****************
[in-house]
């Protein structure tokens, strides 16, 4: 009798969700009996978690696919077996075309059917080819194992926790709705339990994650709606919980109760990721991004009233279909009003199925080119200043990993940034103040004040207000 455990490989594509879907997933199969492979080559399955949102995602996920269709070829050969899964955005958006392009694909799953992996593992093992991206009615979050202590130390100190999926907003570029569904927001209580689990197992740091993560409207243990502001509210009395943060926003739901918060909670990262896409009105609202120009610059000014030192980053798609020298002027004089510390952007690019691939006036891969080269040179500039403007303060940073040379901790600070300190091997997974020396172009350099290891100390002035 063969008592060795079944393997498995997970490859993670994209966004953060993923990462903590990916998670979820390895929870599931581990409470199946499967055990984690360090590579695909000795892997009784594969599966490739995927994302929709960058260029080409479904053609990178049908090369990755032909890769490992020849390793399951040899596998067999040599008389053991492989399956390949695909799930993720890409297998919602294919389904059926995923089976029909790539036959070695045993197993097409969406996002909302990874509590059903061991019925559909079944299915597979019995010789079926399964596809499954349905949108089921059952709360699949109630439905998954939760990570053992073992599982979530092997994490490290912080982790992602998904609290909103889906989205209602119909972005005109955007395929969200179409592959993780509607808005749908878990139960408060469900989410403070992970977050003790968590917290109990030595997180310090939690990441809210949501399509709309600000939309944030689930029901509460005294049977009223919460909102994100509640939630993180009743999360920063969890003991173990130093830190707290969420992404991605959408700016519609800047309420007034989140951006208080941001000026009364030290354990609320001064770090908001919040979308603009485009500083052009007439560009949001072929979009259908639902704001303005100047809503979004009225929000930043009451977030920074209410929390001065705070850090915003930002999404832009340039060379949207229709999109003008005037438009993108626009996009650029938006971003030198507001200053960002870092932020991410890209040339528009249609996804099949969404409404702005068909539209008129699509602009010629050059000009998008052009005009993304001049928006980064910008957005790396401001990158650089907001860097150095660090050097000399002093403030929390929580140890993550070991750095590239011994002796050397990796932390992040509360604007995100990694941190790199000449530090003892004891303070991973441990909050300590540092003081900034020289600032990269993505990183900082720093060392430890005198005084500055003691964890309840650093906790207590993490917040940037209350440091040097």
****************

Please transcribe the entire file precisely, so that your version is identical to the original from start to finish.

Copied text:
[in-house]
């Protein structure tokens, strides 16, 4: 009798969700009996978690696919077996075309059917080819194992926790709705339990994650709606919980109760990721991004009233279909009003199925080119200043990993940034103040004040207000 455990490989594509879907997933199969492979080559399955949102995602996920269709070829050969899964955005958006392009694909799953992996593992093992991206009615979050202590130390100190999926907003570029569904927001209580689990197992740091993560409207243990502001509210009395943060926003739901918060909670990262896409009105609202120009610059000014030192980053798609020298002027004089510390952007690019691939006036891969080269040179500039403007303060940073040379901790600070300190091997997974020396172009350099290891100390002035 063969008592060795079944393997498995997970490859993670994209966004953060993923990462903590990916998670979820390895929870599931581990409470199946499967055990984690360090590579695909000795892997009784594969599966490739995927994302929709960058260029080409479904053609990178049908090369990755032909890769490992020849390793399951040899596998067999040599008389053991492989399956390949695909799930993720890409297998919602294919389904059926995923089976029909790539036959070695045993197993097409969406996002909302990874509590059903061991019925559909079944299915597979019995010789079926399964596809499954349905949108089921059952709360699949109630439905998954939760990570053992073992599982979530092997994490490290912080982790992602998904609290909103889906989205209602119909972005005109955007395929969200179409592959993780509607808005749908878990139960408060469900989410403070992970977050003790968590917290109990030595997180310090939690990441809210949501399509709309600000939309944030689930029901509460005294049977009223919460909102994100509640939630993180009743999360920063969890003991173990130093830190707290969420992404991605959408700016519609800047309420007034989140951006208080941001000026009364030290354990609320001064770090908001919040979308603009485009500083052009007439560009949001072929979009259908639902704001303005100047809503979004009225929000930043009451977030920074209410929390001065705070850090915003930002999404832009340039060379949207229709999109003008005037438009993108626009996009650029938006971003030198507001200053960002870092932020991410890209040339528009249609996804099949969404409404702005068909539209008129699509602009010629050059000009998008052009005009993304001049928006980064910008957005790396401001990158650089907001860097150095660090050097000399002093403030929390929580140890993550070991750095590239011994002796050397990796932390992040509360604007995100990694941190790199000449530090003892004891303070991973441990909050300590540092003081900034020289600032990269993505990183900082720093060392430890005198005084500055003691964890309840650093906790207590993490917040940037209350440091040097």